I’ve recently returned from a week long ski holiday in St Moritz, Switzerland. It was my second time staying at this resort, although my first visit was pre-blog so I never wrote a post about it. I’ve got to know St Moritz fairly well now so here’s my guide to skiing at this resort…
About St Moritz
Located in Switzerland’s Engadin valley, St Moritz is the oldest winter sports resort in the world. Its chic hotels and gourmet restaurants have been luring the rich and famous since 1864.
But there is more to St Moritz than glitz and glamour. The ski area is excellent, particularly for intermediates. It has played host to two Winter Olympics, and in addition to skiing offers a range of other winter sports including dog sledging, snowshoeing, and toboganning on the famous Cresta Run.
The train transfer from Zurich takes four hours so it’s a destination better suited to a longer trip. From Zurich Airport you can take the SBB train to Chur and then the Bernina Express route to St Moritz. Trains from Chur to St. Moritz run hourly and although the journey is long, it is very scenic. Part of the railway line has UNESCO World Heritage status.
There are two areas that make up St Moritz – St Moritz Dorf and St Moritz Bad. Dorf is home to most of the four and five star hotels, restaurants, shops and clubs. Bad is a bit quieter and has some cheaper accommodations, but both have direct access to the ski slopes.
On both visits to St Moritz I’ve stayed in Dorf. The first time I stayed at the beautiful five star Hotel Kulm, which I’d highly recommend if you want to treat yourself. This time we went for something a bit cheaper and stayed at four star Art Boutique Hotel Monopol. I’ll share a more detailed review of this hotel soon but I’d definitely recommend it as a slightly more affordable option in St Moritz Dorf.
If you want to go all out and live like royalty in St Moritz, you have to check out Badrutt’s Palace Hotel, Suvretta House, or Kempinski Grand Hotel des Bains. Each look incredible but are way out of my price range!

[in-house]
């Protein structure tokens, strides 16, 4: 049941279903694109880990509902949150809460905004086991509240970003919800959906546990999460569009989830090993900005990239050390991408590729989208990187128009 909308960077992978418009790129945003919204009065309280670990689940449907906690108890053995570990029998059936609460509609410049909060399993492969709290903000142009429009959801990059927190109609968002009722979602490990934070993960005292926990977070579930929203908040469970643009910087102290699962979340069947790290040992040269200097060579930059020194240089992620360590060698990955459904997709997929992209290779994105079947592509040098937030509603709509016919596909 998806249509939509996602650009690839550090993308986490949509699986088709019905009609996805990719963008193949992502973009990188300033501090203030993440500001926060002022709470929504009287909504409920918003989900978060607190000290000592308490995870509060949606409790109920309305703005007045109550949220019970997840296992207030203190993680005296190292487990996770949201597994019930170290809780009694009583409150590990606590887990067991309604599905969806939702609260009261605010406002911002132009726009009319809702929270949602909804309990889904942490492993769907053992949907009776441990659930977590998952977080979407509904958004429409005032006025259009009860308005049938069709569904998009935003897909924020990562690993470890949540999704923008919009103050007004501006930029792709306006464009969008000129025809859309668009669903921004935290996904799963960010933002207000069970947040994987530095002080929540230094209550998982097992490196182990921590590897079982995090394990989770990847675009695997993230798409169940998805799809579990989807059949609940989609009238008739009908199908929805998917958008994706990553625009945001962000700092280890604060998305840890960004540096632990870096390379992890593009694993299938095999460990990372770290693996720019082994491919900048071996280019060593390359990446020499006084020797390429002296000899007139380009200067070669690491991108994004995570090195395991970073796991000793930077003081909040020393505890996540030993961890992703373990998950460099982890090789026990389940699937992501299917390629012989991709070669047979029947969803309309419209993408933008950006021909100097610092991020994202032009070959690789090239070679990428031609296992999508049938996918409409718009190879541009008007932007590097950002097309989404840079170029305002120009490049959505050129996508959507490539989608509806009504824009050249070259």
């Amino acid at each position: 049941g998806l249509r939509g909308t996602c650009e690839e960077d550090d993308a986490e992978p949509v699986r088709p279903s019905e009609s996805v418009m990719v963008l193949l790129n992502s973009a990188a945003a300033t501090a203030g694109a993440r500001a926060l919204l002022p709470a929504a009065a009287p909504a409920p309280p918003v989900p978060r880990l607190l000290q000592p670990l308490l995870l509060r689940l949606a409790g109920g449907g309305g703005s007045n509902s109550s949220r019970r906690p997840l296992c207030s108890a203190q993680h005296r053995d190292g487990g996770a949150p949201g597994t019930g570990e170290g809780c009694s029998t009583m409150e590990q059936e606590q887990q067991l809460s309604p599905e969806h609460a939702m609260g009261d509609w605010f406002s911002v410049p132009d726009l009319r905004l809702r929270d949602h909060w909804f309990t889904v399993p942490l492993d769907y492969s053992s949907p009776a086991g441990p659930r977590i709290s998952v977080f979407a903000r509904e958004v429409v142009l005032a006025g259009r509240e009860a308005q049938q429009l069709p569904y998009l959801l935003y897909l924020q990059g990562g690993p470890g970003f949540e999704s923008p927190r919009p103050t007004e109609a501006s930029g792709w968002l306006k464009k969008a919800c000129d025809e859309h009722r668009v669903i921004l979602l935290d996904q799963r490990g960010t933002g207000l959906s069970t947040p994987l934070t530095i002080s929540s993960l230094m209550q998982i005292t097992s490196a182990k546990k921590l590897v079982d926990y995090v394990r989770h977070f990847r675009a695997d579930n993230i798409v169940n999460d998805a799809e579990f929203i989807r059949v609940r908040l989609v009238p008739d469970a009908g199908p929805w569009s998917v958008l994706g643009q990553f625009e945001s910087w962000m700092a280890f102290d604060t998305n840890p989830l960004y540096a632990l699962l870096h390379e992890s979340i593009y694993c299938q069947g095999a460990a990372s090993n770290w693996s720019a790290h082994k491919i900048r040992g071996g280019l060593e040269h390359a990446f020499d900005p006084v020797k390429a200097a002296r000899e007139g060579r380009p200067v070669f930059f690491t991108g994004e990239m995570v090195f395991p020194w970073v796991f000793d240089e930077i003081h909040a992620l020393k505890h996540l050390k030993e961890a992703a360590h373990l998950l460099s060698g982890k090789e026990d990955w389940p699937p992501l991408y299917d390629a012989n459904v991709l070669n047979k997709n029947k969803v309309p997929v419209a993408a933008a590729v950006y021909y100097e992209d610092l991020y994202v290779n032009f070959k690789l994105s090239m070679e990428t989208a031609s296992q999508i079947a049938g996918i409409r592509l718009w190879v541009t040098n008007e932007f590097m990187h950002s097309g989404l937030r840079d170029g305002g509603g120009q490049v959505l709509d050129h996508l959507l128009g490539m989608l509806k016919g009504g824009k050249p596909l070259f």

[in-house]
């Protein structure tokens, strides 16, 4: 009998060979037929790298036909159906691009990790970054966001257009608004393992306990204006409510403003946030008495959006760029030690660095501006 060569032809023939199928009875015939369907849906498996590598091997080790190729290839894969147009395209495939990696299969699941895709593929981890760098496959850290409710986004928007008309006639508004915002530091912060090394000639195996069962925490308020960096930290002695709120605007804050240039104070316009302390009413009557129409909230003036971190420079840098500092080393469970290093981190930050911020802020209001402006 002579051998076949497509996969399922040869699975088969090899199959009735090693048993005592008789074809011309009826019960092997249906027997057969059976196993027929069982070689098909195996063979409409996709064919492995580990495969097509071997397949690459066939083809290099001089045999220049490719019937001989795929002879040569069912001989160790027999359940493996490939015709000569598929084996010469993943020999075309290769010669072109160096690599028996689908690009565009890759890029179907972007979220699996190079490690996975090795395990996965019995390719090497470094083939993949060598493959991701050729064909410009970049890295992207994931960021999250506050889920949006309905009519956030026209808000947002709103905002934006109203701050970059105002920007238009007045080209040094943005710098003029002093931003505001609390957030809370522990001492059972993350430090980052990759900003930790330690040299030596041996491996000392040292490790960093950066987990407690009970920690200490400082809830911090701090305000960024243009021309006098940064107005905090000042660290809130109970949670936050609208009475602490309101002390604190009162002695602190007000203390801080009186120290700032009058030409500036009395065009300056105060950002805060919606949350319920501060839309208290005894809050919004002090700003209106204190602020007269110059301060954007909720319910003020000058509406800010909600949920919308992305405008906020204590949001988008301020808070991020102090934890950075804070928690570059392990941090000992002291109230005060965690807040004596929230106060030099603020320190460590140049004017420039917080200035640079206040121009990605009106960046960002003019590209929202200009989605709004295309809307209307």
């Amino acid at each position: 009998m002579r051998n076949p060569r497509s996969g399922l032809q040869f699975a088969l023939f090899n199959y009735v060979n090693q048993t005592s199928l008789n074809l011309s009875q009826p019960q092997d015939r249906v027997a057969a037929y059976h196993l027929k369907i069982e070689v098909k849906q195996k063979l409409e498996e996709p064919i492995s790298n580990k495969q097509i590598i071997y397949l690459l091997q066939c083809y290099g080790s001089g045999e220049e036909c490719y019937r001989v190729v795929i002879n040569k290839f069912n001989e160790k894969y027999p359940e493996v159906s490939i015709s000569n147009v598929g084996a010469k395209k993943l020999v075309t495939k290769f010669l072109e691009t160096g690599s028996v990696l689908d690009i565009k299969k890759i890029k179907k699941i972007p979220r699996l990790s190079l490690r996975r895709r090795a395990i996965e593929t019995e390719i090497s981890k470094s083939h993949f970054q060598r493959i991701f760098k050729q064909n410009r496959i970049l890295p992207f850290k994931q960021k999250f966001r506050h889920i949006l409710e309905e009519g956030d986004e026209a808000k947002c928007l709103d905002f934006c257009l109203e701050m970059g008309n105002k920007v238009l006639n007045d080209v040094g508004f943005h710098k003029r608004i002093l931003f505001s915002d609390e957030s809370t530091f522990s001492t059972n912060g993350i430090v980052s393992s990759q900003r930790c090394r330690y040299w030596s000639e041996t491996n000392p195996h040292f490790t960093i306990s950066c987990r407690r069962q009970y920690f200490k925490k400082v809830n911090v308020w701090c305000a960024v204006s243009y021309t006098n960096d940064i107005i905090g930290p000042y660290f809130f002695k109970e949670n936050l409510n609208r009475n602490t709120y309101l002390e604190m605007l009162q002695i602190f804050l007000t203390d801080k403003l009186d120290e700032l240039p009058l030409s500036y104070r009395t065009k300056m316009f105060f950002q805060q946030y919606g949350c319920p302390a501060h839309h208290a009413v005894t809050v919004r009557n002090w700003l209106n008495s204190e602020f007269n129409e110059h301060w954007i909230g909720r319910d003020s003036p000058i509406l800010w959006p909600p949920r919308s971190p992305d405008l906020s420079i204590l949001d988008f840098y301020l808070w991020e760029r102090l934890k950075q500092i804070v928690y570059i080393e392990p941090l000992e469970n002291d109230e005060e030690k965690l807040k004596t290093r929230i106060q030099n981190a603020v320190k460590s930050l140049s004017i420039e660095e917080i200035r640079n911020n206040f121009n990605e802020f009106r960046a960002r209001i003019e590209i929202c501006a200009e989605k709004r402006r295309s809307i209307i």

Alternatively, you could stay in the town of Celerina, about 3km away although it has a gondola which links to the ski slopes.
The main ski area is called Corviglia and is accessed by funicular from Dorf, cable-car from Bad or gondola from Celerina. The pistes are ideally suited to intermediates, and for experts there is a a vast selection of off-piste terrain. There is a lack of nursery slopes here so it’s not an ideal resort for first-timers.
Since Corviglia is so easily accessible from most of the accommodation it can get a bit crowded on weekends. If it gets too busy and you’re looking for something quieter I recommend getting the shuttle bus to nearby Corvatsch. Alternatively, the runs above the Signal cable-car or those that descend from the Gluna chair lift are often quieter than the runs in central Corviglia.
The food in St Moritz is of a high standard, and not surprisingly has a price tag to match. Here are some of my favourite dining options on the mountain which didn’t break the bank.
Panoramarestaurant Piz Nair
Situated at 3057m above sea level, this panoramic restaurant has an amazing view. Despite this, the food prices aren’t too outrageous and the cuisine is excellent. You definitely have to try the Toblerone mousse for dessert!
This restaurant is located right by the Glüna chair lift so its a convenient place to stop. The indoor seating area is quite small but they have a large sun terrace which is a beautiful spot when the weather is good. They serve traditional Swiss dishes including rösti, raclette and fondue
This one also serves your standard Swiss dishes like rösti and raclette but has a larger indoor seating area, and I just love the decor and character.
The après scene is not as lively in St Moritz compared to other resorts but you’ve still got a few options. On the slopes I like quattro BAR, which is just outside the Corviglia funicular. In the village, King’s Club at Badrutt’s Palace Hotel is the most famous club.
- The ski season in St Moritz generally runs from early December to early April. Natural snowfall is reliable as the resort is at high altitude.
- St Moritz offers a discounted ski passes to people staying at participating hotels. The hotel ski pass costs CHF 38 per day, compared to the regular price of CHF 79.